Friday, January 16, 2009

Bizzaro World

The New York Times supports a change in New Hampshire law that requires hikers and skiers to pay for the cost of their own rescue, if the need for that rescue arose from negligence.

There has often been an appealing vein of common sense in New Hampshire, and that is true of its regulations for people who venture outdoors. The state has always done what it can to rescue hikers and skiers who get lost or in trouble. Since 1999, it has billed them for the costs of rescue if their behavior was reckless. But in July, the standard was changed. If you find yourself in trouble thanks to your own negligence, a lower threshold of responsibility, then you also may end up paying the cost for being rescued.

There is something a little peculiar about the need for a law like this. The New Hampshire Fish and Game Department is hoping not only to recoup some of its rescue costs, but also to warn hikers and skiers that their behavior in nature has consequences.

It’s hard to imagine Americans protesting about having to pay for their ambulance rides after getting sick at home, or injured in a highway crash. But most Americans live lives that are incredibly distant from nature. They often do not understand that venturing into the backcountry means entering a realm of purely personal responsibility.

So if I get this straight, those who venture into the outdoors do so at their own risk, but those who venture into finance or auto manufacturing should have their mismanagement paid for by taxpayers. Personally, I'm all for hikers having to pay for their own stupidity, but I just don't see how you justify sending a hiker a bill for a lifesaving rescue with one hand while using the other to dole out hundreds of billions of dollars to failing companies.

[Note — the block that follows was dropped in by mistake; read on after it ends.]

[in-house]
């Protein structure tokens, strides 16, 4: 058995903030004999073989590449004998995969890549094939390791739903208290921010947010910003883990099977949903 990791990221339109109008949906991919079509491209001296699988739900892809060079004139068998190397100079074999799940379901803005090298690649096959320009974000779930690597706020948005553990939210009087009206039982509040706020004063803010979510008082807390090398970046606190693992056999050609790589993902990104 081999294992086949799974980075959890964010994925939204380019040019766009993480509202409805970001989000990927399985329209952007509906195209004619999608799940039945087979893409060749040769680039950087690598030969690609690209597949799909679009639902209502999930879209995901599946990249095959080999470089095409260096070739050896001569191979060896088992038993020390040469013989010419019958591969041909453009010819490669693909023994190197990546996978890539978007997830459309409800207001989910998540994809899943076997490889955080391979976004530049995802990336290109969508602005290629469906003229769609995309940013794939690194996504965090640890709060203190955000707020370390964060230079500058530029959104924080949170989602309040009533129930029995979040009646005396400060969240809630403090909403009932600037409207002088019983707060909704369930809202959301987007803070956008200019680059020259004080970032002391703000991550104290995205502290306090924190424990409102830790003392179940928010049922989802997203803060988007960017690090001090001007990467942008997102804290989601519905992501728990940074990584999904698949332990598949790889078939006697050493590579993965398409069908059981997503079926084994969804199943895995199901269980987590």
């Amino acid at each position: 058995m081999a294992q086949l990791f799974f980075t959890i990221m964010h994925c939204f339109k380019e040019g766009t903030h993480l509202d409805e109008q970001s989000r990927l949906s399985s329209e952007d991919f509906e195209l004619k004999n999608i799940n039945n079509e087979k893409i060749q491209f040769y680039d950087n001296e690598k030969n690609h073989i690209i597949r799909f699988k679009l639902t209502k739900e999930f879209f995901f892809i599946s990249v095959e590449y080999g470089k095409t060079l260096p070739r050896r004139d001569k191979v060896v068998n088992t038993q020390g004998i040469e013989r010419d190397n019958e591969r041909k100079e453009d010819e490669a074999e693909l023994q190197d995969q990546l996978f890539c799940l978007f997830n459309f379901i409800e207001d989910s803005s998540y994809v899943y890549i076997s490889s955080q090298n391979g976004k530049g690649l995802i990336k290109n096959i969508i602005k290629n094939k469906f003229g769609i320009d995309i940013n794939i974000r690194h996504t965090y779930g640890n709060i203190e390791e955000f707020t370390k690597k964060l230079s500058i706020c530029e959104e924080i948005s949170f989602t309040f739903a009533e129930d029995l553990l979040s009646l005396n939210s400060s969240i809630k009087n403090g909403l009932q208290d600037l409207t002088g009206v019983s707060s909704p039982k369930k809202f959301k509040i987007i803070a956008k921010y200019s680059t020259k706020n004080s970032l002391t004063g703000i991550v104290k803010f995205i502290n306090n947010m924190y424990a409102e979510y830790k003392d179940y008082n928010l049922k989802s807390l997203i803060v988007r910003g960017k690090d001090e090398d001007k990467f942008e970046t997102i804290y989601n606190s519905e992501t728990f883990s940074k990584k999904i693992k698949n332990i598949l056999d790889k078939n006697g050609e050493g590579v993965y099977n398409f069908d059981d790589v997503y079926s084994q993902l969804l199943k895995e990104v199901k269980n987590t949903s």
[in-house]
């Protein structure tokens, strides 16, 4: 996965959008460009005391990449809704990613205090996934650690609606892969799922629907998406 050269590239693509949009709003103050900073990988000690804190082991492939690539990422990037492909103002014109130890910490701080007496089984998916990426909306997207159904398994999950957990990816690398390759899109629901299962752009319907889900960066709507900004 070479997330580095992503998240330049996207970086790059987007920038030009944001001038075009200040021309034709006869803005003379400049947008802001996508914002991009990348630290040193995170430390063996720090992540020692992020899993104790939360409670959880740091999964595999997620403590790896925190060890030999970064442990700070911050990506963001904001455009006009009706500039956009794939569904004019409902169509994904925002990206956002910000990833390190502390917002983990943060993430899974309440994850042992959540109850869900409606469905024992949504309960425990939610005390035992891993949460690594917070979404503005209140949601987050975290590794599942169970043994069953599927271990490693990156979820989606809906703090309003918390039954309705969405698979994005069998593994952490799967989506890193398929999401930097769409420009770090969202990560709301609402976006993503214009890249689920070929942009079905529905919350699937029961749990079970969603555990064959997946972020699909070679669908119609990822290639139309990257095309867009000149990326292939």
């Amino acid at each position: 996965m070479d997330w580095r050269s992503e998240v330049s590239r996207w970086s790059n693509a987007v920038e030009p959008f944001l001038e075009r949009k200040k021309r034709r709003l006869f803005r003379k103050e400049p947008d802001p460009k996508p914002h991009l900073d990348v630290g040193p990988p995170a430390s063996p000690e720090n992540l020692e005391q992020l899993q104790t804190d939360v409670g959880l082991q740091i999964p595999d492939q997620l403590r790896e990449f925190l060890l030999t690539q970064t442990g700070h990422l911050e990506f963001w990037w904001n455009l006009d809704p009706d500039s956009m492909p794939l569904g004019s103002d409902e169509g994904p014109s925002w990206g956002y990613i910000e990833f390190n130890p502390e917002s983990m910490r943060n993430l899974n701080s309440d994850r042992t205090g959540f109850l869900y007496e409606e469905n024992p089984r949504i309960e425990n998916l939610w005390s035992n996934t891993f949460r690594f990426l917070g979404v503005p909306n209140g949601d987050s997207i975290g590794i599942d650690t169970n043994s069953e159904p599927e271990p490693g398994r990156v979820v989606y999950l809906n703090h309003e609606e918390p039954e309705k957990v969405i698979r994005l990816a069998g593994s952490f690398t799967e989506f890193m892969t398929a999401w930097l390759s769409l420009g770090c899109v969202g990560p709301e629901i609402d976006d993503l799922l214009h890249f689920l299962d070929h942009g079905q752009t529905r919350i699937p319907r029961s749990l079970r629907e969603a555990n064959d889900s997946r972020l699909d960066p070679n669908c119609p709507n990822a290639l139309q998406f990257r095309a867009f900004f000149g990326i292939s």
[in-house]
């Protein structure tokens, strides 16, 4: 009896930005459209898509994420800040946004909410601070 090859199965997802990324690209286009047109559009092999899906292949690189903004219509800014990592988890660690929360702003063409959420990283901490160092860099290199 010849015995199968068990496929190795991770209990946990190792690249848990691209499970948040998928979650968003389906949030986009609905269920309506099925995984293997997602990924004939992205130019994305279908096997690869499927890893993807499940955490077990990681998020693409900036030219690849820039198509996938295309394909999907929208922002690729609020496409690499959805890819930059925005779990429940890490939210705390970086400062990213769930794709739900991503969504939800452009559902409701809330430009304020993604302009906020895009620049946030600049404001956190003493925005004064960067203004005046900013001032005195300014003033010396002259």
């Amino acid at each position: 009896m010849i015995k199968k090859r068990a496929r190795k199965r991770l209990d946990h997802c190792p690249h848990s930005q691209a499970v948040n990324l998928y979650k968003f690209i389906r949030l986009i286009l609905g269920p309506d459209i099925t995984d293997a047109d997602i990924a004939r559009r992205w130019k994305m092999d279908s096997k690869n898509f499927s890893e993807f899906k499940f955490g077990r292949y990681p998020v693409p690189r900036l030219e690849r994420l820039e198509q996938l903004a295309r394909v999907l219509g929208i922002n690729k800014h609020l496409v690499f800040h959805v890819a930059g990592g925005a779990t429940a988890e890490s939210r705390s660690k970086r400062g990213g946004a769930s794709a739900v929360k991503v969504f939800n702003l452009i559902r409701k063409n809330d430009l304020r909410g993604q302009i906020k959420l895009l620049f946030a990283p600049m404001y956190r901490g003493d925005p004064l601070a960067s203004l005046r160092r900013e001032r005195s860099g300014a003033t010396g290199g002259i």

Anonymous rose said...

something you might find interesting. you know how all these banks have taken the TARP money and hoarded it instead of lending? it must be true because they've said it so many times right?

well the numbers are rolling in with fourth quarter earnings results. many large banks are showing small INCREASES in consumer loans q/q. JP Morgan for example espite an economy that shrunk during the quarter, total consumer loans rose by 2% between September 30th and December 31st.

hilarious that the argument for revising TARP is being made on a completely false premise that has been made true simply by repeating it often enough.

10:35 AM  
Anonymous Anonymous said...

Will they also be providing pricing options for the resources used to save someone?

Can I get the economy-rescue plan? Instead of multiple helicopters and advanced technology, can I get a few homeless guys with dogs that try to track me down? How will I get to choose if I'm lost in the woods?

10:01 PM  
Anonymous rose said...

LL, whats your thoughts on this:

So we're gonna be doling out 150b over 10 years to alternative energy. I'm sure we both prefer the tax incentive route, but what can you do.

Anyway, what we funded government sponsored venture capital? Form 10 teams of business people and scientists, give em 1b a year to invest in altenergy. Weed down the # over time based on certain performance thresholds, maybe loss limits. At 10-15 years funding ends. If you are profitable you survive. If not you die.

What do you think? Has this ever been proposed?

4:49 PM  

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